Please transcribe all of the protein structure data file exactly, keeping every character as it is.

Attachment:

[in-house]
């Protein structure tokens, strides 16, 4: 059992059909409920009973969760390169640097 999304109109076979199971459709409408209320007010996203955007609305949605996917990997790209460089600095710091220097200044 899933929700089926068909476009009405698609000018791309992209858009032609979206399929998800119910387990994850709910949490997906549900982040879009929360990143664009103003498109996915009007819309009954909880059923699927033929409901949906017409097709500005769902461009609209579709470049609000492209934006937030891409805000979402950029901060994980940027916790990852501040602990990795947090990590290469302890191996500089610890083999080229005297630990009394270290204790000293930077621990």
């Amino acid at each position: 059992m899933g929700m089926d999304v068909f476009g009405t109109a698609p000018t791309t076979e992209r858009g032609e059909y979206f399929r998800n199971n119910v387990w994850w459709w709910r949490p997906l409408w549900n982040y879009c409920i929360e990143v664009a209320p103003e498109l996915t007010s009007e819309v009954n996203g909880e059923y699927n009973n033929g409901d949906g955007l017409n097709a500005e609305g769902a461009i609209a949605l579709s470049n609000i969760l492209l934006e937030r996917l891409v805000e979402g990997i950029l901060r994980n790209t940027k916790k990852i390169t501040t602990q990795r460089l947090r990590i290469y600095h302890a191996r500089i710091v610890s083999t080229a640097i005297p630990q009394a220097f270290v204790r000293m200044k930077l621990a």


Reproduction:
[in-house]
């Protein structure tokens, strides 16, 4: 059992059909409920009973969760390169640097 999304109109076979199971459709409408209320007010996203955007609305949605996917990997790209460089600095710091220097200044 899933929700089926068909476009009405698609000018791309992209858009032609979206399929998800119910387990994850709910949490997906549900982040879009929360990143664009103003498109996915009007819309009954909880059923699927033929409901949906017409097709500005769902461009609209579709470049609000492209934006937030891409805000979402950029901060994980940027916790990852501040602990990795947090990590290469302890191996500089610890083999080229005297630990009394270290204790000293930077621990």
């Amino acid at each position: 059992m899933g929700m089926d999304v068909f476009g009405t109109a698609p000018t791309t076979e992209r858009g032609e059909y979206f399929r998800n199971n119910v387990w994850w459709w709910r949490p997906l409408w549900n982040y879009c409920i929360e990143v664009a209320p103003e498109l996915t007010s009007e819309v009954n996203g909880e059923y699927n009973n033929g409901d949906g955007l017409n097709a500005e609305g769902a461009i609209a949605l579709s470049n609000i969760l492209l934006e937030r996917l891409v805000e979402g990997i950029l901060r994980n790209t940027k916790k990852i390169t501040t602990q990795r460089l947090r990590i290469y600095h302890a191996r500089i710091v610890s083999t080229a640097i005297p630990q009394a220097f270290v204790r000293m200044k930077l621990a």